The Cistercian Order


Founders St. Robert, St. Alberic, and St. Stephen Harding.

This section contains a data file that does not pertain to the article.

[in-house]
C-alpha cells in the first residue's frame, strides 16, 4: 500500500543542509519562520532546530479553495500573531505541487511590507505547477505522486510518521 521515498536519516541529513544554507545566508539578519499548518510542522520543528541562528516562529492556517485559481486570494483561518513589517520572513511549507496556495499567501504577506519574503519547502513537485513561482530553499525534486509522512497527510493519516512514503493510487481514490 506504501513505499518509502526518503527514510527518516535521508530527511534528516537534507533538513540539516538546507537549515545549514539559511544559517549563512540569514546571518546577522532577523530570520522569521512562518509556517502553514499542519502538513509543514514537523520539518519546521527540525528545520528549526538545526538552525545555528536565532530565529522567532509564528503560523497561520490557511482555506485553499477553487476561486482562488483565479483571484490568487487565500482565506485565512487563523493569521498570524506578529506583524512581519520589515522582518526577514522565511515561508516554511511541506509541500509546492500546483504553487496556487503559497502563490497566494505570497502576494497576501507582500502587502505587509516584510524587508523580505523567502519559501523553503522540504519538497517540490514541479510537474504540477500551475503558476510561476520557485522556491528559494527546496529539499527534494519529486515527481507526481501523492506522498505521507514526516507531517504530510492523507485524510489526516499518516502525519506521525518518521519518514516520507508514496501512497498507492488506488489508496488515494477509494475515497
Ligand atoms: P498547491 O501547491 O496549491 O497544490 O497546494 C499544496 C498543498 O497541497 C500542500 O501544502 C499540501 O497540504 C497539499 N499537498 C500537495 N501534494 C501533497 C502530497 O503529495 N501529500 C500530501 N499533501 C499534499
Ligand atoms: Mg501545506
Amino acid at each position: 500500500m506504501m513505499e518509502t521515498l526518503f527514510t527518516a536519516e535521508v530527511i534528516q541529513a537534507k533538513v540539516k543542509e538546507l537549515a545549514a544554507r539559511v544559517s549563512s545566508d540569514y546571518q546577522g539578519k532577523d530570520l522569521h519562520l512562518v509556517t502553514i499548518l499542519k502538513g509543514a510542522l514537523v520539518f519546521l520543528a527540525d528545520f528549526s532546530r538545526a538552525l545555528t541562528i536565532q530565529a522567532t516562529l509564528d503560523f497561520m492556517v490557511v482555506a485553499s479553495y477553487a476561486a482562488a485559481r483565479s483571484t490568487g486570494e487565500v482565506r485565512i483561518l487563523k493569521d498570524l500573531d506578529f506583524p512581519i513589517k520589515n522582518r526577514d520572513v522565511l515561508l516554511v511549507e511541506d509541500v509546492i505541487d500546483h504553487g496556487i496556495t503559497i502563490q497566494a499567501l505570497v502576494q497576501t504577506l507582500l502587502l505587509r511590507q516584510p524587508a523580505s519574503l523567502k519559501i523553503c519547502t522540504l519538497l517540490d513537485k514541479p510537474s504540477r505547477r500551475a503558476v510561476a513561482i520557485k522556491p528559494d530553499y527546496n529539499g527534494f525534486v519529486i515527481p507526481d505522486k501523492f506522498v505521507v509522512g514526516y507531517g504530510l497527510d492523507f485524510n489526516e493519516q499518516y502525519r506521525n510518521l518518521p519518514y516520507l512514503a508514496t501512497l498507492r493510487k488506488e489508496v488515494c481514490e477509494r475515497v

Cistercian monks and nuns derive their name and origins from a place in France called CĂ®teaux (in Latin, “Cistercium”), where in 1098 St. Robert of Molesme and twenty-one monks founded a seminal monastery. Today, two canonically distinct religious orders share the heritage of Citeaux: the Cistercian Order (O. Cist.), sometimes called “Common Observance” Cistercians; and the Order of Cistercians of the Strict Observance (O.C.S.O.), more commonly known as “Trappists” on account of their derivation from the seventeenth-century, French reform associated with the Abbey of La Trappe. Both orders have men’s and women’s monasteries with communities throughout the world. Our Lady of Dallas belongs to the first of these, the Cistercian Order. Today, it is the only abbey of the Cistercian Order in the United States, though there are several other communities of men residing in smaller monasteries or priories in California, Illinois, Pennsylvania and New Jersey. A community of Cistercian Order nuns, Valley of Our Lady Monastery, is located in Wisconsin.